Cingulate gyrus

The cingulate gyrus lies on the medial aspect of the cerebral hemisphere. It forms a major part of the limbic system which has functions in emotion and behaviour. The frontal portion is termed the anterior cingulate gyrus (or cortex) 1-2

Gross anatomy


The cingulate gyrus extends from the subcallosal gyrus in the frontal lobe anteriorly to the isthmus posteriorly. It follows the superior convexity of the corpus callosum separated from it by the callosal sulcus 1,3.

The anterior portion lies inferior to the superior frontal gyrus separated from it by the cingulate sulcus. The most anterior portion ends below the rostrum of the corpus callosum 1,3.

The middle and most horizontal portion lies inferior to the paracentral lobule separated from it by the cingulate sulcus 1,2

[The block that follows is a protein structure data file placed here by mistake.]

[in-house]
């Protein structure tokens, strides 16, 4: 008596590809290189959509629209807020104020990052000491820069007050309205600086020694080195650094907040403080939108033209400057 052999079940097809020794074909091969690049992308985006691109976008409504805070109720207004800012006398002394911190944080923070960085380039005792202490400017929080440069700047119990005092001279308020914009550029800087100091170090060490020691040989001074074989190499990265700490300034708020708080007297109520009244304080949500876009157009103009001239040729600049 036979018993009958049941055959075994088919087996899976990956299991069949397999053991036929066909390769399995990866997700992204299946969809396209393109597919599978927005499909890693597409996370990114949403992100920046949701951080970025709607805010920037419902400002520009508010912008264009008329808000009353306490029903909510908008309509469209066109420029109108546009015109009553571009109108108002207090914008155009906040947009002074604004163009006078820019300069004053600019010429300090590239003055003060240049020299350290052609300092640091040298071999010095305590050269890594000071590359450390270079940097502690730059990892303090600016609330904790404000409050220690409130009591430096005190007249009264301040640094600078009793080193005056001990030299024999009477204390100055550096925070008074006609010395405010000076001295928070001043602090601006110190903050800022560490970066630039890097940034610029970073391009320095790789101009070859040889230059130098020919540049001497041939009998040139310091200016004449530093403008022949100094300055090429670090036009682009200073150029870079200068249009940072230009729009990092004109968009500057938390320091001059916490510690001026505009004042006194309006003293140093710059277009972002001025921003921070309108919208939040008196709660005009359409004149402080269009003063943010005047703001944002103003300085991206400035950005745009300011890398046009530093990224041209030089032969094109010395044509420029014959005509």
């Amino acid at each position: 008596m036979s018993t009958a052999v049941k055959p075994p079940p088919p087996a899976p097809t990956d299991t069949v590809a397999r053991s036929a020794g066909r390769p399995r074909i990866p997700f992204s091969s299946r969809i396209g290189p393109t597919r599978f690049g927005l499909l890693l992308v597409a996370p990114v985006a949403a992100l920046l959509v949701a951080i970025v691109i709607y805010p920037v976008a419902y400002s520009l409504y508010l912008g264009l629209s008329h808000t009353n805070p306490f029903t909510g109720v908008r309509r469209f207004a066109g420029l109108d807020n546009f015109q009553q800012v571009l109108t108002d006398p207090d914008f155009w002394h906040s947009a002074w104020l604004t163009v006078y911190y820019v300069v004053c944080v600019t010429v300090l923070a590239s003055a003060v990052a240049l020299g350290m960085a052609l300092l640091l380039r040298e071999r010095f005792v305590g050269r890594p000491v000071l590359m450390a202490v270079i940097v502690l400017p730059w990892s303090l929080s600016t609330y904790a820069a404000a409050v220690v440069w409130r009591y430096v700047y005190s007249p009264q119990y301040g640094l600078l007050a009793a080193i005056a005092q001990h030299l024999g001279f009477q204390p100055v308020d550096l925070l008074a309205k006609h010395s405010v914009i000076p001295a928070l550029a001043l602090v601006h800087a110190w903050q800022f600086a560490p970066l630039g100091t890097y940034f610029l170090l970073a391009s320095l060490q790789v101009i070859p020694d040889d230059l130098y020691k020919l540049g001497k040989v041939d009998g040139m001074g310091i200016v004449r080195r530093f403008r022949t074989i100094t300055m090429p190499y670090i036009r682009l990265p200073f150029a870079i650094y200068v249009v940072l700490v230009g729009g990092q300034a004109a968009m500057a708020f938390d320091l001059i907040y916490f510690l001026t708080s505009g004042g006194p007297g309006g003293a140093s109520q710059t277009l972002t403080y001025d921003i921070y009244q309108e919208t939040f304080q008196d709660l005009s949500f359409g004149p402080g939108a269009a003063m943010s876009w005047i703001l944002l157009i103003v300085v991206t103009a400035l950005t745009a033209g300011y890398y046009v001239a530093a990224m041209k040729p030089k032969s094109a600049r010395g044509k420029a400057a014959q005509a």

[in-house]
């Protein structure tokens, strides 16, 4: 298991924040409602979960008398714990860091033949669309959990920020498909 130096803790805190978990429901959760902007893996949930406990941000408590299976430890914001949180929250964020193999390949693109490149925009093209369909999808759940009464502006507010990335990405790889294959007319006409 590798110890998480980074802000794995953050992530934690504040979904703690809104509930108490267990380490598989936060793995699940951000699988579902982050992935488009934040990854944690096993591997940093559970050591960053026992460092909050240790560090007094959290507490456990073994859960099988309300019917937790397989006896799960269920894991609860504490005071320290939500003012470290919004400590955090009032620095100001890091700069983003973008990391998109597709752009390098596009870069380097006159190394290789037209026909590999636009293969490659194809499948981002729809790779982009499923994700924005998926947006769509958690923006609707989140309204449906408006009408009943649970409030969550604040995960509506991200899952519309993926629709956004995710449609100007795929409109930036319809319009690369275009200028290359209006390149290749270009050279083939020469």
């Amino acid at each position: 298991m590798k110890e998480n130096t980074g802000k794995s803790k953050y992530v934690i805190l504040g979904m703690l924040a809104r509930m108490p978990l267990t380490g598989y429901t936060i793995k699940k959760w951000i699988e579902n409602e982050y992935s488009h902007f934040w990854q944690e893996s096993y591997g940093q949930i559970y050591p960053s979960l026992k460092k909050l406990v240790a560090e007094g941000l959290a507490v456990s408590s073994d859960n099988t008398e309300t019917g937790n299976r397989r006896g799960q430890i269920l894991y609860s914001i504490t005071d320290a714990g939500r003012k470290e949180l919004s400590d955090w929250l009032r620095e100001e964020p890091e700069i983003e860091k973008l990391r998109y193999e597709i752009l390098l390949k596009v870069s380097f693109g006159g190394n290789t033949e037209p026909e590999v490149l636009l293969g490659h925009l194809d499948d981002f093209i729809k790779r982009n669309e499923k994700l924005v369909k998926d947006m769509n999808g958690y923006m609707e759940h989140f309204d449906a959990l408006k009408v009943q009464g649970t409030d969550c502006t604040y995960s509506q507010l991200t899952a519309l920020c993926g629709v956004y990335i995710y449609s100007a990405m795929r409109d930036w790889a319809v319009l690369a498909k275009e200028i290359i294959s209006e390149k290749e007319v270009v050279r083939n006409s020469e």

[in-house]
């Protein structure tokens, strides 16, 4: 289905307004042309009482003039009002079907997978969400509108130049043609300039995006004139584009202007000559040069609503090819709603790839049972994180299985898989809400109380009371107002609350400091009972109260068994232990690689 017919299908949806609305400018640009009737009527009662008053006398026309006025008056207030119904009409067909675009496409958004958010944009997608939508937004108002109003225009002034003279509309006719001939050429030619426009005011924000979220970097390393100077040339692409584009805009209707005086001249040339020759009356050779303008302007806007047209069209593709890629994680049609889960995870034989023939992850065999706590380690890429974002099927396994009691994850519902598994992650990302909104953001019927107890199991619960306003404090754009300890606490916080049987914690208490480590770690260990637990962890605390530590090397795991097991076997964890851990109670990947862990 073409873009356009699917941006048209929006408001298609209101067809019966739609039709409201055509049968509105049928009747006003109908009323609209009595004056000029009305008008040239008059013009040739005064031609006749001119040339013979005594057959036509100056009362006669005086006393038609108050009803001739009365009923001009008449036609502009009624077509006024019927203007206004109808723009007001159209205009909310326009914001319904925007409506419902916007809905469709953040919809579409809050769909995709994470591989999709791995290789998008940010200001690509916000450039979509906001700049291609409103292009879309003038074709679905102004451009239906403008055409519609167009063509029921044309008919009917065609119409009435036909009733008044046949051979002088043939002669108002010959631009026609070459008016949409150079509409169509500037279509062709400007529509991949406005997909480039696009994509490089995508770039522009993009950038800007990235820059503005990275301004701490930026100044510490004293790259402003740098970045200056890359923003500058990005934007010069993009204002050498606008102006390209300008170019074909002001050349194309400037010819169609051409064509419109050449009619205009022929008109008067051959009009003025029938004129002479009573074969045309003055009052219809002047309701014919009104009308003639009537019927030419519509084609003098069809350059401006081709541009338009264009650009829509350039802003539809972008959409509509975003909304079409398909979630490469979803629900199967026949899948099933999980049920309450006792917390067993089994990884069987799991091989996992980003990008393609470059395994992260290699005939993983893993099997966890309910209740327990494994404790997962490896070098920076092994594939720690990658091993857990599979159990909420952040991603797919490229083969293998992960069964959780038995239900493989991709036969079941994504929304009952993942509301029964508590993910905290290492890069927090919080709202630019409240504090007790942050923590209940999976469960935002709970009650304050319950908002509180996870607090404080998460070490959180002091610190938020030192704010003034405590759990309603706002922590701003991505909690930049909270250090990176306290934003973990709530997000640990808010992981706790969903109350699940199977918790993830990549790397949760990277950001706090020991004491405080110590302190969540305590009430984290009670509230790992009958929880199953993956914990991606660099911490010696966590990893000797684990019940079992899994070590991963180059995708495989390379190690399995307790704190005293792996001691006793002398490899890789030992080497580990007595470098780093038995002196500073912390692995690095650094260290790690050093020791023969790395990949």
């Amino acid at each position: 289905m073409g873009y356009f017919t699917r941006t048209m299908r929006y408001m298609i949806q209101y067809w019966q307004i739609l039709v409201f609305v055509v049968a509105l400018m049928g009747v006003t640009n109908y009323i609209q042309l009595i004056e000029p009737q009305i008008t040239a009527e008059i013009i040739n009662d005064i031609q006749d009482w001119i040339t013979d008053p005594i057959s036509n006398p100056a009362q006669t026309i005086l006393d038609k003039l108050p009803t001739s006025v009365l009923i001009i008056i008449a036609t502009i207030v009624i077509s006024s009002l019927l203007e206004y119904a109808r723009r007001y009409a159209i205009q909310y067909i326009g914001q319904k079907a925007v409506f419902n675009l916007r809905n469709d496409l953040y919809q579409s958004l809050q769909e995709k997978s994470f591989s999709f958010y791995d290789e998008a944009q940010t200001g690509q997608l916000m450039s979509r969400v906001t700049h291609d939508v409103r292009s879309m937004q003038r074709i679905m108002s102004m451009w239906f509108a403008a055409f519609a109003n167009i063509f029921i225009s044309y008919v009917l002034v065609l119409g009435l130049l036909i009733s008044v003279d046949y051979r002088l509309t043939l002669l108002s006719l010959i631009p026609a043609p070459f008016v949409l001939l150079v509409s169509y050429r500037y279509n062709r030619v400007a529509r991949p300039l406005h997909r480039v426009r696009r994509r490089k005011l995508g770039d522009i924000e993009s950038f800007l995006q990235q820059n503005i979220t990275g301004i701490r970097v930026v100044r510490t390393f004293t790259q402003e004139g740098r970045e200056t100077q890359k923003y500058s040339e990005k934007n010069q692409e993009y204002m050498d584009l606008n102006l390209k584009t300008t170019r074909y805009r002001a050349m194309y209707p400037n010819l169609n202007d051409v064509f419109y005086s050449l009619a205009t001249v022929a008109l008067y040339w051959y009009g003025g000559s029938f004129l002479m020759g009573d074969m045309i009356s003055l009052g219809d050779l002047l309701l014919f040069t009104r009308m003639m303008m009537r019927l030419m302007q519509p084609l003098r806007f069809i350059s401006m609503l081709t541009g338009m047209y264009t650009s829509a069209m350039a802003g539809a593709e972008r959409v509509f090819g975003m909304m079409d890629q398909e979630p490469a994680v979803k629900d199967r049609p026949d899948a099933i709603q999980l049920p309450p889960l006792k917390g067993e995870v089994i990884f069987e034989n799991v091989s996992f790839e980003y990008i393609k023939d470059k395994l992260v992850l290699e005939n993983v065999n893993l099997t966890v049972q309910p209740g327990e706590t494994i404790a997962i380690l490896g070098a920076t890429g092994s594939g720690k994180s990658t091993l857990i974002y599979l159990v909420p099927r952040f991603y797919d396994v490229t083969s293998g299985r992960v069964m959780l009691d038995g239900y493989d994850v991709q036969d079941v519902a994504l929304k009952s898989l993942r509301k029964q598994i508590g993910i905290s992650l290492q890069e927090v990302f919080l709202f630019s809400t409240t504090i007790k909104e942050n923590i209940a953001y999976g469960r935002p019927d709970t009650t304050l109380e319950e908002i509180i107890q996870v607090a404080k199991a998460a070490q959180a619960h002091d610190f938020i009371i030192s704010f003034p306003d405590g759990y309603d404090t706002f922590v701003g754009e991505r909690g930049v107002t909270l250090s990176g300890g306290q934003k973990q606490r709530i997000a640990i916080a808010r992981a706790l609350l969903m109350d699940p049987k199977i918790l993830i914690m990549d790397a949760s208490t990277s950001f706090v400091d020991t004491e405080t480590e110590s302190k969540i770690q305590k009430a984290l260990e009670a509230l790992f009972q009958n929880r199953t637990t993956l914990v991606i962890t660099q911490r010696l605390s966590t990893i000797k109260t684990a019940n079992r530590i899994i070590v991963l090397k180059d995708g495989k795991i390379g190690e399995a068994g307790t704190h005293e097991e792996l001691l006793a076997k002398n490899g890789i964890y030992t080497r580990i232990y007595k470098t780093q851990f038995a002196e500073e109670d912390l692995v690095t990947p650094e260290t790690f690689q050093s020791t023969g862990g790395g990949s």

Its posterior portion (posterior cingulate gyrus) lies inferior to the precuneus separated from it by the subparietal sulcus. Connections between the precuneus and cingulate gyrus are anterior and posterior to this sulcus. The posterior cingulate gyrus and isthmus lie anterior to the occipital lobe separated from it by the parieto-occipital sulcus 1,3

Blood supply

It receives vascular supply from the pericallosal arteries, which are branches of the ACA 4.

Anatomy: Brain
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Article information

rID: 25686
Section: Anatomy
Synonyms or Alternate Spellings:

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Cases and figures

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    Figure 1: cingulate gyrus on T1
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    Figure 2: cingulate gyrus seen on medial cortex
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